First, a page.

ABOVE: LANCASTER BOMBER
It is arguable that skies play a huge part in our sense of wellbeing. It stands to reason that thickening grey Altostratuscloud at an altitude of perhaps a few hundred meters may not bevery conducive to feeling upbeat. Conversation is often about how ‘grim’ the weather is and we tend to be locked down in a state of reluctant endurance.
Meanwhile, landscape photographers will be waiting in happy anticipation for things to change and if a particular sky is to be part of previsualised image then they will look forward to being on the cusp of poor weather departing and the sky and light that they seek to arrive; waiting is the thing with landscape photographers.
ABOVE: SELESTAT, BAS RHIN, FRANCE
I have long cared deeply for high cirrus, which is not as capricious as the lower cloud family of cumuli who keep photographers guessing with their tantalizing unpredictability. Many a time have I tried to send telepathic messages to building cumulus in the hope that they will perform and place themselves as I would wish but often, in their obstinacy, they taunt me and disappoint at the last minute.
No, it is the majestic cirrus, the ‘cloud queen’ that I almost have a love affair with. She is an astonishingly elegant cloud, around 5 miles high and made mostly of ice crystals. She is the cloud that will grace a landscape and if a little serendipity prevails, then there may be a feature or two below that will link arms with the cirrus above and a happy relationship of pattern and reciprocity will be established.
The early riser will have a greater chance of relishing the best of high cirrus.
ABOVE: NEAR STONEHENGE, ENGLAND
It is the monotonous blue sky that Landscape photographers don’t care for and may often complain of ‘no information’ above and speak of great landscape painters who had the choice of delivering threatening rain clouds or the dainty cotton wool balls of altocumulus to their canvas.
But clouds can sometimes be compliant and behave in a way that one may wish. Often there may be a feature in a landscape that I find I do not care for.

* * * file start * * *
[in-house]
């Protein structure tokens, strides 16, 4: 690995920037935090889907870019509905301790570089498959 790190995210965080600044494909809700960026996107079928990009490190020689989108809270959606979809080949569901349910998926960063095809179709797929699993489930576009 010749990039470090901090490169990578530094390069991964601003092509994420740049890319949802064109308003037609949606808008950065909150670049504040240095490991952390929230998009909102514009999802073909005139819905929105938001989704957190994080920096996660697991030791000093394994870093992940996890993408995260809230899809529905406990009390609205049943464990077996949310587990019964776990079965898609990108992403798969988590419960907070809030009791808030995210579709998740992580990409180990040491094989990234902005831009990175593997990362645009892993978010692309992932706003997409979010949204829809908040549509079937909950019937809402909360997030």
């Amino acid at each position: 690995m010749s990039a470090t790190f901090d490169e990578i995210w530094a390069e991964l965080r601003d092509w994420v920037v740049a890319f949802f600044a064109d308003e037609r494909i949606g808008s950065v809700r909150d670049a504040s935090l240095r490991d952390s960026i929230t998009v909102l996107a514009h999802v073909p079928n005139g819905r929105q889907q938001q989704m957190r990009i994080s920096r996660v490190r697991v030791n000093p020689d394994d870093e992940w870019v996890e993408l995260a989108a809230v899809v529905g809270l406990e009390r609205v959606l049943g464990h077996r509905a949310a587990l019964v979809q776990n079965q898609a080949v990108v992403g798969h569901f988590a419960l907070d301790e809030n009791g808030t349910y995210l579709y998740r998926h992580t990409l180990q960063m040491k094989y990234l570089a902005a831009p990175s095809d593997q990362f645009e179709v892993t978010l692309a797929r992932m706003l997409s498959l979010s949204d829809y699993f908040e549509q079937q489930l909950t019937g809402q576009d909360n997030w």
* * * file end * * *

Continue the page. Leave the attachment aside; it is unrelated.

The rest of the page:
Perhaps there may be a screamingly reflective aluminum of a newly roofed barn which the eye of the viewer of the image would be hauled toward, away from the anchor within the image where one wants it to reside. It is then that a friendly cloud may well come to rescue by delivering a perfectly sized ‘dollop’ of it’s own shadow on to the barn roof and subduing it just for the time that it takes for the shutter to be depressed; some clouds can be wonderfully helpful.
ABOVE: WIN GREEN I, ENGLAND
The big landscape can sometimes appear too cumbersome for a student of landscape photography who may find difficulty in grappling with a deep and broad scene and may contemplate how such vastness could be embraced by a 36mmx 24mm rectangle or similar.
Clouds could well come to the rescue. To my mind, the key is to never accept the cloud structure or formation that prevails on arrival unless it obviously seems to fit well with the landscape beneath. A glimpse upward and across to the sky to see what is ‘on the way’ may well suggest that a further hour or so waiting will prove to be worthwhile.
ABOVE: LOCH INDAAL, SCOTLAND
A cohesive relationship between sky and land is pivotal to the success of an image and when cloud shadows are distributed across the land, a sense of depth and dimension is conveyed which in turn helps to mitigate the two dimensional nature of the photograph.
After all this, the selfsame viewer who may look and hopefully admire the photograph may often be heard to say, ‘That photographer was lucky to get that sky’
ABOVE: CHICKLADE, ENGLAND
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